11. In rebuttal, the appellant as her own witness denied that any beating was given to the respondent on 30-7-1973 by her or by her brothers. She, however, admitted her presence on 30-7-1973 and the explanation given by her was that she had gone to tell the respondent that she was beaten and thrown out of the house. She stated that on 8-2-1973 a sum of Rs. 5500/ were given by her father to the respondent at the time of the marriage of his sister. The respondent demanded this amount through her. She further stated that the respondent used to compel her to bring scooter for him and she brought Rs. 10,000/- from her father for the purchase of scooter in March 1973. After that her mother-in-law asked her to bring more money from her father saying that their house was lying mortgaged and after the redemption of the mortgage they would repay the amount. She refused to bring more money and because of this the relations became uncordial, and her mother in-law started misbehaving with her. According to her, she did not leave the house but was forcibly thrown out on 6-5-1973 after snatching all her ornaments etc. On the next day her parents and her brothers and Sital Dass who got their marriage arranged and the maternal aunt of the respondent along with her went to the house of the respondent but the respondent and her parents did not agree to keep her despite their request She denied that the respondent was ever insulted by her parents or her brothers. She admitted that letters Ex. P. 1 to Ex. P. 3 were in her hand and stated that no reply to these letters was received by her. She also stated that she had sent photographs of the child to the respondent by registered cover but the respondent refused to accept the same and the envelop was returned back, with the remarks “refused”. The envelope registered cover is Ex. RW 3/1. She also stated that she approached the Nari Raksha Smiti for reconciliation and in spite of their efforts, the respondent was not willing to keep her. She also stated that she went to Bombay twice, once with her relations and on the second time with the maternal uncles of the respondents. Efforts were made by every one including her to persuade the respondent to keep her with him, but he threatened to beat her and refused to keep her. She also proved letters Ex. RW3/3, Ex. RW3/5 and Ex. RW3/6, written by the sister and brother of the respondent to the respondent. According to her, she had taken these letters when she went to Bombay and went to the flat of the respondent. She also stated that she was willing to live with the respondent unconditionally. In cross-examination, she reiterated that the respondent and his parents were greedy and when their demands were not fulfilled their behaviour towards the appellant changed. Regarding the source of Rs. 10,000/- allegedly paid to the respondent, she explained that prior to her marriage she used to take tuition work and had collected Rs. 6500/- in her bank account. She with drew that money from her bank account and the balance was paid by her parents from their house. She denied that the quarrel mentioned in her latter Ex. P. 3 relates to the quarrel on 30-7-1973. According to her, no such incident took place on 30-7-1973. She had only gone to the office of the respondent and told him that she was turned out after giving beating.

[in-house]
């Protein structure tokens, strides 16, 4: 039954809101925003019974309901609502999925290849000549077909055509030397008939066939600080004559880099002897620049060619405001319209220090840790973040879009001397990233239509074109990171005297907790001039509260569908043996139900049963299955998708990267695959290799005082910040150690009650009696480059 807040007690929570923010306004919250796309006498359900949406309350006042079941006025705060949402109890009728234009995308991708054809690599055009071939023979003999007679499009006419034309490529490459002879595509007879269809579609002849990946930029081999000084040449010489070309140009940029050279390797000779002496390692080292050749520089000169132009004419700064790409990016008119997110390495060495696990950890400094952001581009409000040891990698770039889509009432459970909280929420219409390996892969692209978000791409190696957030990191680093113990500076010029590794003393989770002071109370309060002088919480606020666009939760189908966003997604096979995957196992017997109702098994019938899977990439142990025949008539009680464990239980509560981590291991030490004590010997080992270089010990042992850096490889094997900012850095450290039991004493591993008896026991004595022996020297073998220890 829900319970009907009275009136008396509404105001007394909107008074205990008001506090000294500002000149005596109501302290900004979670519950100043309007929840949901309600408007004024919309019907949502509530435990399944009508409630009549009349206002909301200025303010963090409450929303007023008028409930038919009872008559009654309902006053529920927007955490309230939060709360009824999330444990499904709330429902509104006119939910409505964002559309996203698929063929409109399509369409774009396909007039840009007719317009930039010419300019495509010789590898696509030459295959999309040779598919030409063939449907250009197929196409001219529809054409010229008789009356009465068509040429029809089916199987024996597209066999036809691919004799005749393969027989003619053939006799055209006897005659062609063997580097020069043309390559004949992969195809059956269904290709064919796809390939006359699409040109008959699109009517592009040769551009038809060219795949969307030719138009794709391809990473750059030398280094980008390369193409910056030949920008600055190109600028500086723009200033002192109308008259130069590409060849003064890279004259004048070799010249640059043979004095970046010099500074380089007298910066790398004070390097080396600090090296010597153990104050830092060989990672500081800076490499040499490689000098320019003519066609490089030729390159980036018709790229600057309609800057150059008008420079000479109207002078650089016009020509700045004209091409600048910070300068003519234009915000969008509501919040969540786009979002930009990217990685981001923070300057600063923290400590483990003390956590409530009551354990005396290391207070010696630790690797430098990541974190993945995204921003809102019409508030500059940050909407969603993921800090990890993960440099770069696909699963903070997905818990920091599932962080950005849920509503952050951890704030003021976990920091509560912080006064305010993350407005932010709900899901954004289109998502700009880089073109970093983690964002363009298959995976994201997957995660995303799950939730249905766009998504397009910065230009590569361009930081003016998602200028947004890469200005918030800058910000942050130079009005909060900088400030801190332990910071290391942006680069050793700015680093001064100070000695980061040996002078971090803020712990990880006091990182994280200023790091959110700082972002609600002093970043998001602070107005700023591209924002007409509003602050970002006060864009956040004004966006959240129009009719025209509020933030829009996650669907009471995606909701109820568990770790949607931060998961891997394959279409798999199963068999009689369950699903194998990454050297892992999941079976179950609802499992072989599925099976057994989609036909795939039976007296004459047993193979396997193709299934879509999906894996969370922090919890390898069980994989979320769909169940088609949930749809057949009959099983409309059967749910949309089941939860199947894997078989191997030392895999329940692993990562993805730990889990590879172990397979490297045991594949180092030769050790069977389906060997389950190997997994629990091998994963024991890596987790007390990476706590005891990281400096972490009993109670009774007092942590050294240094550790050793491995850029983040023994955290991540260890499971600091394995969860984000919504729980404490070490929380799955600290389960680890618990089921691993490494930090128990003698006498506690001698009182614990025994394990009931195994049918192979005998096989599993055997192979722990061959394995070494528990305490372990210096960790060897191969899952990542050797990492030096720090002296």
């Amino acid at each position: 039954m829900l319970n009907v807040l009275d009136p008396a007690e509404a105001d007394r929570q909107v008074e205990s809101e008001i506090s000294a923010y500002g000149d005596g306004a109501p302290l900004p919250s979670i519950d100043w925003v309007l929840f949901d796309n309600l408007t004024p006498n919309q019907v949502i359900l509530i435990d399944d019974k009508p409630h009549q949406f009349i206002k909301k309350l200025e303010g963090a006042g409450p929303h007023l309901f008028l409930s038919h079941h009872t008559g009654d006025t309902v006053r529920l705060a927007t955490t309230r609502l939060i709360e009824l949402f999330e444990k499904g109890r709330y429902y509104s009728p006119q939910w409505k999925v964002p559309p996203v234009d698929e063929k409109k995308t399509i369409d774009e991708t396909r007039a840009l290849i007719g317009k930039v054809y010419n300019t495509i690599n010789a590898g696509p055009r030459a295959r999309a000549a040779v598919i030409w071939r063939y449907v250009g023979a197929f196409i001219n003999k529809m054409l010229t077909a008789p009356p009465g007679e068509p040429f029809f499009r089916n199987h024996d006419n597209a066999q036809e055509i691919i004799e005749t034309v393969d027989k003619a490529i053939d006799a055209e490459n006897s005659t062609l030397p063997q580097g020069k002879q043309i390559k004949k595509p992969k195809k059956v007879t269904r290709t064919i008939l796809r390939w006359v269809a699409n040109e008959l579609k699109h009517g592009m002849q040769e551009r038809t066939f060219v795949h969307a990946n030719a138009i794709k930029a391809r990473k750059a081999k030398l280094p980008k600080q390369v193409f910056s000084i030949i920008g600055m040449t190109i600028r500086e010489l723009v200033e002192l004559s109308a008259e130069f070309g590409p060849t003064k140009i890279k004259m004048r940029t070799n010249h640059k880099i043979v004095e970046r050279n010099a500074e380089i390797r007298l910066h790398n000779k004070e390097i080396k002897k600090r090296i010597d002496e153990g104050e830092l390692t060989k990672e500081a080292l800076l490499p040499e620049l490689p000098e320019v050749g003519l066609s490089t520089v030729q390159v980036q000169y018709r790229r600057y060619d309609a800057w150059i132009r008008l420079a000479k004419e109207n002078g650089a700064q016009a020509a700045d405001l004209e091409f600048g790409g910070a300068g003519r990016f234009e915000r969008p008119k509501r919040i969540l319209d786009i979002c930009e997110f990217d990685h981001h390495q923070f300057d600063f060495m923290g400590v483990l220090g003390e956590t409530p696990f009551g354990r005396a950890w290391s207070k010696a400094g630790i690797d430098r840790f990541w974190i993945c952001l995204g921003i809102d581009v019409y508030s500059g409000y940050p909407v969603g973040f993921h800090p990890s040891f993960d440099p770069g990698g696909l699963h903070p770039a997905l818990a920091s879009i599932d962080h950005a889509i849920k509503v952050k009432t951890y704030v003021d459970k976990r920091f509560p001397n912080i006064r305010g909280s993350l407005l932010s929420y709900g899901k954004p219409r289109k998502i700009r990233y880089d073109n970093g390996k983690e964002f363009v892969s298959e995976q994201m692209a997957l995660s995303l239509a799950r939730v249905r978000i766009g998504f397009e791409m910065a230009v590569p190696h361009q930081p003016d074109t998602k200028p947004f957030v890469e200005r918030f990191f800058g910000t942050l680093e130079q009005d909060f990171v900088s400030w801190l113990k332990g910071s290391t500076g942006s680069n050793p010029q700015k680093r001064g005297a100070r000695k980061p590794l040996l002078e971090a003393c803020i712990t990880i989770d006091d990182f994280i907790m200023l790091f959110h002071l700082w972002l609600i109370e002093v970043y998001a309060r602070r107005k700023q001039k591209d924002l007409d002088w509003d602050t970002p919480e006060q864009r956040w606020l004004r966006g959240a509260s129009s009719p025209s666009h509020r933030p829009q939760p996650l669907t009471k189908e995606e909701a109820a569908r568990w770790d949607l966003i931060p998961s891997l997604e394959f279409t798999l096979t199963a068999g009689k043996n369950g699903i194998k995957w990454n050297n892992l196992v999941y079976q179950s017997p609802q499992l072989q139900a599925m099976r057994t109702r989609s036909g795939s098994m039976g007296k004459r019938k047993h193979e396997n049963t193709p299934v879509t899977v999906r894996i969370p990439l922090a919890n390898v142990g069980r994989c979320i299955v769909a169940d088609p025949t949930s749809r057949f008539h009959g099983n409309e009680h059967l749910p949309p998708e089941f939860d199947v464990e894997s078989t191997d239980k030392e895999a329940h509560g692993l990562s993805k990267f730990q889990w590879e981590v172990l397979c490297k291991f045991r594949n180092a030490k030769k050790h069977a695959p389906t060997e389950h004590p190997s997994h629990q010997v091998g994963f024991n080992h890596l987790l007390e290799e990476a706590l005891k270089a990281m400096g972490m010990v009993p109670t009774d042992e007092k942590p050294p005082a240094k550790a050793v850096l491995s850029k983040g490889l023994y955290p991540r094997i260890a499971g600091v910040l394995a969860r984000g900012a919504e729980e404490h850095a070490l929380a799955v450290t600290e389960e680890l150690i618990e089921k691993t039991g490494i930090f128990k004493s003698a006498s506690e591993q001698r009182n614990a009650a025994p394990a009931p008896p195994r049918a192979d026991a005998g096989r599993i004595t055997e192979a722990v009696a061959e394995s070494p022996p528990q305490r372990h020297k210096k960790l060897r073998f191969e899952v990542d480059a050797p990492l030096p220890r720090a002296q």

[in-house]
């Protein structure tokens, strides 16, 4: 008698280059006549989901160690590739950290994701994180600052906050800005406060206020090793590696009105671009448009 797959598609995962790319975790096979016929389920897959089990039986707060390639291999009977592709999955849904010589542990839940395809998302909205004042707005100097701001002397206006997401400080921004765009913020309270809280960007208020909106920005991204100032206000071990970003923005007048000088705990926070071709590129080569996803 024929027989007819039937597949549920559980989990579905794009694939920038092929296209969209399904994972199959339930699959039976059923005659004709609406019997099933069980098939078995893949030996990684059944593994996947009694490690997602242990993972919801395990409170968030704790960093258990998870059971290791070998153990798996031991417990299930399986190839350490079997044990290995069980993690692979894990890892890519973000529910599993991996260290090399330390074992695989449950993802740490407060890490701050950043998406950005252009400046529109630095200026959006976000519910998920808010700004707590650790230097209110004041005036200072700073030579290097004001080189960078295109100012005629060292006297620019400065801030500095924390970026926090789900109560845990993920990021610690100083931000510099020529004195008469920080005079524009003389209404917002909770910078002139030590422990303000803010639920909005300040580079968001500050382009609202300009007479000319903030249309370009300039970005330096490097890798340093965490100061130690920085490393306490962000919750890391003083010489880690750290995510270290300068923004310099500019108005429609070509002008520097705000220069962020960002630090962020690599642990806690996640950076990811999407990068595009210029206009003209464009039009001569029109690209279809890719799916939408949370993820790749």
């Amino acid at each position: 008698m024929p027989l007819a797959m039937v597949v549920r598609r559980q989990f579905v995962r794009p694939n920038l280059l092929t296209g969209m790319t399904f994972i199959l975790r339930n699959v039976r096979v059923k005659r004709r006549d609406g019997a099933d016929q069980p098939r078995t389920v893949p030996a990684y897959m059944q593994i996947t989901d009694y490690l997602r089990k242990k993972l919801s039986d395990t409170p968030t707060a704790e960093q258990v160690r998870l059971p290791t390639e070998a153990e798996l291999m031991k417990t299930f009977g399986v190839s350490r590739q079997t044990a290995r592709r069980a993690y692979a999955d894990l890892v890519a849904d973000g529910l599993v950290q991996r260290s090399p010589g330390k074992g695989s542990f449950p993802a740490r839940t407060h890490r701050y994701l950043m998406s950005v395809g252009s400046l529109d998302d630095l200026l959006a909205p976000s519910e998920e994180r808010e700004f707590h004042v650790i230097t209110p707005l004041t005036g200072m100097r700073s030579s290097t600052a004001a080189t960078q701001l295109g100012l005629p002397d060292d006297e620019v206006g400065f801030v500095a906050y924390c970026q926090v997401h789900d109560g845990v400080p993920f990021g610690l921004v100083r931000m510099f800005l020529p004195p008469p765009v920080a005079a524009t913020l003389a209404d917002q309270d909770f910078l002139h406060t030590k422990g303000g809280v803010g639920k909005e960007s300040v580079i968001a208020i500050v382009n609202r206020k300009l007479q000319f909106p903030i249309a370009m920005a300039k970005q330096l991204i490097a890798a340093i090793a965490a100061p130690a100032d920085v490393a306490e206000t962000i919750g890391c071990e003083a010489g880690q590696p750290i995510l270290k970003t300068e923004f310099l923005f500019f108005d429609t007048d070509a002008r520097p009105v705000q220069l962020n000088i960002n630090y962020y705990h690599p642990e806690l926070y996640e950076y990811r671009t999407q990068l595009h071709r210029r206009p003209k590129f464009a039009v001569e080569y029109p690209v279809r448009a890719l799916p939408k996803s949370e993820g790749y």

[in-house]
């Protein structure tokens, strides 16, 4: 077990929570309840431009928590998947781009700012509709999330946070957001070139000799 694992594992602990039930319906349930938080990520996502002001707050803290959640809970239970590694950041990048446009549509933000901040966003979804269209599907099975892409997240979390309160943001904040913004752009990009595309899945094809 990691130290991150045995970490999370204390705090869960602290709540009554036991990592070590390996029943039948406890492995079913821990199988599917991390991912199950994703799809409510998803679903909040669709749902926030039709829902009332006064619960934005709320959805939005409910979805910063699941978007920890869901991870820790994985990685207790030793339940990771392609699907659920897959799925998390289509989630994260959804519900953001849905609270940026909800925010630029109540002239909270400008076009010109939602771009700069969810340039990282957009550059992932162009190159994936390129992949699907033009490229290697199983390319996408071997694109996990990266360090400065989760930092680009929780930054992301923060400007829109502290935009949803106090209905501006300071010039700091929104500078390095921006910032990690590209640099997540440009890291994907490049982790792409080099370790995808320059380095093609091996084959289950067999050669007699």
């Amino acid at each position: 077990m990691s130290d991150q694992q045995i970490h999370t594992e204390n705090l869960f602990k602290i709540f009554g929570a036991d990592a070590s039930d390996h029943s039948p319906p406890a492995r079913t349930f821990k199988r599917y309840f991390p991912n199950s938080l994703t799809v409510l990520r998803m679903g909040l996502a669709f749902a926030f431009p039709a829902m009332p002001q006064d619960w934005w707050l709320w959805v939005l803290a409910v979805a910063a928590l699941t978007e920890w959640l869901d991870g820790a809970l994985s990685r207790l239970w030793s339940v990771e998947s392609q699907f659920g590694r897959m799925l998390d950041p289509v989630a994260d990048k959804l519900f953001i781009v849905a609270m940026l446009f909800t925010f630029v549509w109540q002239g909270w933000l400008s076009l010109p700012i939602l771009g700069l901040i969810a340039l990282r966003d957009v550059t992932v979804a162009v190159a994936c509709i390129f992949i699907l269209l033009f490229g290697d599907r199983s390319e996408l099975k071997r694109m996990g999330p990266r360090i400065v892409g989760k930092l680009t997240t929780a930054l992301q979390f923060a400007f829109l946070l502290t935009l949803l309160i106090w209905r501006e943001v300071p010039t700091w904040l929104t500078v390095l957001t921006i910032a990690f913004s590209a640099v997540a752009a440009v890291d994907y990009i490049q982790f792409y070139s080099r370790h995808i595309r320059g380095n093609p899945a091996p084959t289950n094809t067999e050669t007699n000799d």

12. R.W. 1 C.P. Kohli stated the respondent after shifting from Delhi was staying with him in Bombay. He stated that on 21-1-1975, the appellant along with her father, brother and four maternal uncles of the respondent and the child of the parties came to his house in Bombay. The four maternal uncles of the respondent came to his house when he was alone in the house. After half an hour the respondent also came and the discussion took place. The maternal uncles of the respondent discussed about the reconciliation between the parties with the respondent and it continued till 12.00 at night. His uncles were persuading him to keep the appellant and to ignore trifflle matters in the family but the respondent was reluctant. At 1.00 in the night there was knock at the door and on opening the door the witness found the appellant running in side the house and touching the feet of the respondent. The women folk of their neighbourhood also came there and this continued for 5-10 minutes. The appellant started weeping and was begging pardon. He was sent out and the door was looked from in side. The respondent raised cry from in side and asked him to open the door from outside and told him that he had some injury in his leg and on this he asked the persons who had bolted the door to open the same. The appellant and her child remained in the house for five days. During this period, he used to sleep in the house of his neighbour. The respondent had disappeared from the house and he tried to locate him but he did not come back. The respondent was staying with the younger brother in a guest house. After two days, he come to meet the witness in his office but he never come to the house. He further deposed that the some of the luggage of the respondent was lying in his house and from that luggage he found certain letters and handed them over to the appellant. On 26-1-1975 the respondent insisted that the appellant should leave the house and only then some settlement talks could be held. The witness was put to lengthy cross-examination but nothing could be brought out in the lengthy cross-examination.